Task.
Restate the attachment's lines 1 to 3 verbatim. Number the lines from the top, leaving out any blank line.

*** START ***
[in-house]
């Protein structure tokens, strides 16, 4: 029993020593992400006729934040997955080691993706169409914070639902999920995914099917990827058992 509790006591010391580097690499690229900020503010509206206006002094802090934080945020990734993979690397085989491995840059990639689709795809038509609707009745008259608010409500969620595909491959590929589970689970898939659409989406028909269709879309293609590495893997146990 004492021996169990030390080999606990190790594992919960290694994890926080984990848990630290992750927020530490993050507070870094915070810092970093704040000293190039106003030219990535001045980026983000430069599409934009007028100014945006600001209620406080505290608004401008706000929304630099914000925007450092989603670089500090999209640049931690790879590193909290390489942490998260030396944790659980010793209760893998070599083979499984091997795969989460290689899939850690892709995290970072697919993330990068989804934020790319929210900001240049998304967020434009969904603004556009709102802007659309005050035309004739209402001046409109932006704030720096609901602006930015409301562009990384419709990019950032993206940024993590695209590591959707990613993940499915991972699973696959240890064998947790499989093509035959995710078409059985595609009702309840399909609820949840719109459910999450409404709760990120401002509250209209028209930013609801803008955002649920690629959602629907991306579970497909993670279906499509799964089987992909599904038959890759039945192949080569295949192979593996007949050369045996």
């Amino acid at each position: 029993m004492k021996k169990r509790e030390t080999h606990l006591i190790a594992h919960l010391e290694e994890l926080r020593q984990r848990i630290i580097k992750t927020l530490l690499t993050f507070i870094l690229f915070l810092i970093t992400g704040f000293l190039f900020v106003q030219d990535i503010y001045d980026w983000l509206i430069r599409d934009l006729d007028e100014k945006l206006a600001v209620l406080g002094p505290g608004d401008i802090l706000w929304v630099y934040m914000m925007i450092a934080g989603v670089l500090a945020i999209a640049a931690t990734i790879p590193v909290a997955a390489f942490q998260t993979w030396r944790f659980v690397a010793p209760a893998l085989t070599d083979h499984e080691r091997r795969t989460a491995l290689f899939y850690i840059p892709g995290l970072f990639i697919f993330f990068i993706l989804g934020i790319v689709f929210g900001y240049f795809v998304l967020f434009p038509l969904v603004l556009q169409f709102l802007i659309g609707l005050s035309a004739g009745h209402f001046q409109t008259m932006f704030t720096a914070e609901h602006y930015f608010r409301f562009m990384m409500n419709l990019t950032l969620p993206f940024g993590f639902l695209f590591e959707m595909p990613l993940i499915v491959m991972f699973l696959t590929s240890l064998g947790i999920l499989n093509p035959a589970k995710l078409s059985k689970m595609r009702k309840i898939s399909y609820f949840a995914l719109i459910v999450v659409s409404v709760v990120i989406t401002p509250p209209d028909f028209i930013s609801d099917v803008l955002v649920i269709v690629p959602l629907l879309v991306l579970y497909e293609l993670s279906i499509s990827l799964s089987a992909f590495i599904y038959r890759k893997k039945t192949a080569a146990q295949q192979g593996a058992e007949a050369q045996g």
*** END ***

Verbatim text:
[in-house]
């Protein structure tokens, strides 16, 4: 029993020593992400006729934040997955080691993706169409914070639902999920995914099917990827058992 509790006591010391580097690499690229900020503010509206206006002094802090934080945020990734993979690397085989491995840059990639689709795809038509609707009745008259608010409500969620595909491959590929589970689970898939659409989406028909269709879309293609590495893997146990 004492021996169990030390080999606990190790594992919960290694994890926080984990848990630290992750927020530490993050507070870094915070810092970093704040000293190039106003030219990535001045980026983000430069599409934009007028100014945006600001209620406080505290608004401008706000929304630099914000925007450092989603670089500090999209640049931690790879590193909290390489942490998260030396944790659980010793209760893998070599083979499984091997795969989460290689899939850690892709995290970072697919993330990068989804934020790319929210900001240049998304967020434009969904603004556009709102802007659309005050035309004739209402001046409109932006704030720096609901602006930015409301562009990384419709990019950032993206940024993590695209590591959707990613993940499915991972699973696959240890064998947790499989093509035959995710078409059985595609009702309840399909609820949840719109459910999450409404709760990120401002509250209209028209930013609801803008955002649920690629959602629907991306579970497909993670279906499509799964089987992909599904038959890759039945192949080569295949192979593996007949050369045996």
């Amino acid at each position: 029993m004492k021996k169990r509790e030390t080999h606990l006591i190790a594992h919960l010391e290694e994890l926080r020593q984990r848990i630290i580097k992750t927020l530490l690499t993050f507070i870094l690229f915070l810092i970093t992400g704040f000293l190039f900020v106003q030219d990535i503010y001045d980026w983000l509206i430069r599409d934009l006729d007028e100014k945006l206006a600001v209620l406080g002094p505290g608004d401008i802090l706000w929304v630099y934040m914000m925007i450092a934080g989603v670089l500090a945020i999209a640049a931690t990734i790879p590193v909290a997955a390489f942490q998260t993979w030396r944790f659980v690397a010793p209760a893998l085989t070599d083979h499984e080691r091997r795969t989460a491995l290689f899939y850690i840059p892709g995290l970072f990639i697919f993330f990068i993706l989804g934020i790319v689709f929210g900001y240049f795809v998304l967020f434009p038509l969904v603004l556009q169409f709102l802007i659309g609707l005050s035309a004739g009745h209402f001046q409109t008259m932006f704030t720096a914070e609901h602006y930015f608010r409301f562009m990384m409500n419709l990019t950032l969620p993206f940024g993590f639902l695209f590591e959707m595909p990613l993940i499915v491959m991972f699973l696959t590929s240890l064998g947790i999920l499989n093509p035959a589970k995710l078409s059985k689970m595609r009702k309840i898939s399909y609820f949840a995914l719109i459910v999450v659409s409404v709760v990120i989406t401002p509250p209209d028909f028209i930013s609801d099917v803008l955002v649920i269709v690629p959602l629907l879309v991306l579970y497909e293609l993670s279906i499509s990827l799964s089987a992909f590495i599904y038959r890759k893997k039945t192949a080569a146990q295949q192979g593996a058992e007949a050369q045996g």